By Stacy Schoonover, Staff Writer

Connor McEwen, a College of Engineering senior, was chosen as one of 11 college students to be on the investment team for Boston’s branch of the Dorm Room Fund, a student-run venture that invests in student startups.

McEwen and his roommate of four years, Nam Chu Hoai, a College of Arts and Sciences senior, took time off their junior year to build their own startup, Credport, a way to verify people you were interacting with in online marketplaces.

With some personal experience in building a startup, McEwen and Chu Hoai have some advice for future entrepreneurs. Here are some tips from them:

1. Understand what you’re signing up for.

McEwen: “Entrepreneurship gives a lot of freedom. It also takes a lot of time, energy and motivation, but at the end of the day it’s worth it.”

2. Do it for the right reasons.

Chu Hoai said that when they began working on Credport, they left college as an afterthought, instead of dropping out and figuring out what to do from there.

Chu Hoai: “We thought, ‘We want to work on this, how do we do it?’ instead of  ‘What are we doing after we drop out?’.”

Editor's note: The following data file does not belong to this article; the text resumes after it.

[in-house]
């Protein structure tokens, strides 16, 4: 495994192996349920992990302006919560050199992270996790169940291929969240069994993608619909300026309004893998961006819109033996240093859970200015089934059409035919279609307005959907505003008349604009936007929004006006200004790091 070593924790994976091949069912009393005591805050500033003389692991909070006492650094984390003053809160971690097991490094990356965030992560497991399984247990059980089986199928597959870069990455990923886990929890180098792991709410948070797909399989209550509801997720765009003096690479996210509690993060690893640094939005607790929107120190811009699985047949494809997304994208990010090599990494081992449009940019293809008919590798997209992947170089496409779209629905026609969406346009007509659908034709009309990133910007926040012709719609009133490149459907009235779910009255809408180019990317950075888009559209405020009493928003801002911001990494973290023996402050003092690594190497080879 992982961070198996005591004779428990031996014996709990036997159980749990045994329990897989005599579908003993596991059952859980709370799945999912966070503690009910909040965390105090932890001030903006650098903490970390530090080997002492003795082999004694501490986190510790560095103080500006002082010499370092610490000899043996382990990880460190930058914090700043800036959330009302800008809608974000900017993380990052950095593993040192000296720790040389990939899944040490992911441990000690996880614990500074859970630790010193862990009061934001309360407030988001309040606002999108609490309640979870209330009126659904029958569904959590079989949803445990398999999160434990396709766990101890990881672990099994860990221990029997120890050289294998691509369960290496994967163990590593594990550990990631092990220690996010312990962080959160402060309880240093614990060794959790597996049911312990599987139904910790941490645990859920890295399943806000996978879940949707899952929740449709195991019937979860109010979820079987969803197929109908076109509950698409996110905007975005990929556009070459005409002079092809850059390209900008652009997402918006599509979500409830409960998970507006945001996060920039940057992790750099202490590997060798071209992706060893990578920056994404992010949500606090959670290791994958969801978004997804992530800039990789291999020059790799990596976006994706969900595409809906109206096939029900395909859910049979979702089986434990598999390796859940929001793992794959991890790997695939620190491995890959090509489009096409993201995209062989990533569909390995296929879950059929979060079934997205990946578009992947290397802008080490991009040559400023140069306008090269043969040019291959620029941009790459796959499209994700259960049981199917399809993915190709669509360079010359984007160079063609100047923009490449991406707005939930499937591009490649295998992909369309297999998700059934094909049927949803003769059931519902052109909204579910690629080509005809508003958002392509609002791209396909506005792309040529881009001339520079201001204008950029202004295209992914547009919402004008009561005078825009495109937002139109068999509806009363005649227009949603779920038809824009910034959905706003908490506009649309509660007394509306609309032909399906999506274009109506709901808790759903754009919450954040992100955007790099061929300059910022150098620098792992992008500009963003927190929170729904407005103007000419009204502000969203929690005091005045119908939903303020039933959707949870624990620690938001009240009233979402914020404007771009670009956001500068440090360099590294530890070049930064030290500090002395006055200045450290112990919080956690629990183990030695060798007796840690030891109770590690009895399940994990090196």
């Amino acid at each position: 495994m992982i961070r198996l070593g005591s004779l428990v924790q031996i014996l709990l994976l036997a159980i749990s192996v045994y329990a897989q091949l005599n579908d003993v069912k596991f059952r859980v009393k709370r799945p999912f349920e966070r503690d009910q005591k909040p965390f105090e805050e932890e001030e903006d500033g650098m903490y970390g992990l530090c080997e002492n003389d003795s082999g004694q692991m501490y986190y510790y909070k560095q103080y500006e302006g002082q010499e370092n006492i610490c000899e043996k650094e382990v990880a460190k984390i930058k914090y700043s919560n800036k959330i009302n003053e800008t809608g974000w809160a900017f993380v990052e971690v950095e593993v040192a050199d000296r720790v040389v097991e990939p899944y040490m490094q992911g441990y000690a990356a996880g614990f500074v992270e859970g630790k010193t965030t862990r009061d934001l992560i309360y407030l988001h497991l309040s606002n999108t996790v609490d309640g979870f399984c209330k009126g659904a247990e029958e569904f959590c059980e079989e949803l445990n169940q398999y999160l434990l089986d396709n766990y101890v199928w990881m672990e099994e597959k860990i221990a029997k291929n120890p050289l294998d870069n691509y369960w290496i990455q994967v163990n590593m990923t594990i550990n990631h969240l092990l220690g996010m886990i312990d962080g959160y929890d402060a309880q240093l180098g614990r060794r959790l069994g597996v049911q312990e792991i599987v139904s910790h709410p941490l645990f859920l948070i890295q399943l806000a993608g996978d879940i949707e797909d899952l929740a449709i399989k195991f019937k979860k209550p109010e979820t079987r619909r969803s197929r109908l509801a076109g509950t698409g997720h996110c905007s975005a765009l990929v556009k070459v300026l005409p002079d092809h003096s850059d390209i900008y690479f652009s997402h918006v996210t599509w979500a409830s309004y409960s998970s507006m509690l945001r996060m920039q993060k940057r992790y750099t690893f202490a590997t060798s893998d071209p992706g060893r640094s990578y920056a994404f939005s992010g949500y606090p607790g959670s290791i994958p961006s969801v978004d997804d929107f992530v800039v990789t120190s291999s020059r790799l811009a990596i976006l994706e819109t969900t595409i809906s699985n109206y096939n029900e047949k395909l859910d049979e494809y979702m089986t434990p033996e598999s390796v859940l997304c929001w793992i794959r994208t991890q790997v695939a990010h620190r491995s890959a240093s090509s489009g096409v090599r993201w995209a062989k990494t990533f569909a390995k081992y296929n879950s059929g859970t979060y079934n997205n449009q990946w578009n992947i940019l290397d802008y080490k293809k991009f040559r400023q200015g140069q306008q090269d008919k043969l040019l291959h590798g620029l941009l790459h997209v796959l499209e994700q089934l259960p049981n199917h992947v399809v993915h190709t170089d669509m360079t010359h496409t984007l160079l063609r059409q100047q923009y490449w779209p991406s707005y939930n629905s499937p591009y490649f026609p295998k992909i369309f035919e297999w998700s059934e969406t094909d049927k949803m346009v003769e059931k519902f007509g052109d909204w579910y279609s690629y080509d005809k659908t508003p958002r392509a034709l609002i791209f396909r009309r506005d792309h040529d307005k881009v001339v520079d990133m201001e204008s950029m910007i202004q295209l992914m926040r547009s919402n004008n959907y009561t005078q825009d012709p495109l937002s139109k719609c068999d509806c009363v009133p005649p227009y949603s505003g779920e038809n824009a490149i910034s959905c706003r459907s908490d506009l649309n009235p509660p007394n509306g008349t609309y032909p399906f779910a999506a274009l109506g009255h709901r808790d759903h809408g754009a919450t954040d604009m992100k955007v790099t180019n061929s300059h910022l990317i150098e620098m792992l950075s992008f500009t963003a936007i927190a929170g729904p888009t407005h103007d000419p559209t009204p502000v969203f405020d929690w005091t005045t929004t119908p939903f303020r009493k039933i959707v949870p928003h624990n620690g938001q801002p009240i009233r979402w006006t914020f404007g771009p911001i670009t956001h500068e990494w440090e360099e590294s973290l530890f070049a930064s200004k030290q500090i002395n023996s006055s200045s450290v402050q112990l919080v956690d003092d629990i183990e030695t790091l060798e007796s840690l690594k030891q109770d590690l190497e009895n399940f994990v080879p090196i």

3. Just do it.

Chu Hoai: “The best thing is just to get started and do something.”

McEwen: “Start working on something. It can be a side project, or even simply a one page website, but start making something yourself instead of something you have to do for class…the most important thing is having the willpower to just start working on something.”

4. Reach out and ask for help.

McEwen: “Boston is an awesome place to become an entrepreneur. There are so many people who are helpful and willing to reach out and give you advice.”


– Have an idea that needs financial support?  Apply to the Dorm Room Fund

BU Start Up Newsletter

BU E-Club 

5. Have some confidence!

McEwen on ‘confidence’: “Everyone says, ‘Oh, Jobs is a genius,’ and yeah he was really smart and an awesome guy, but at the same time he was just an 18-year-old going to college at one point in his life. Everything in the world was made and designed by someone not that much smarter than you.”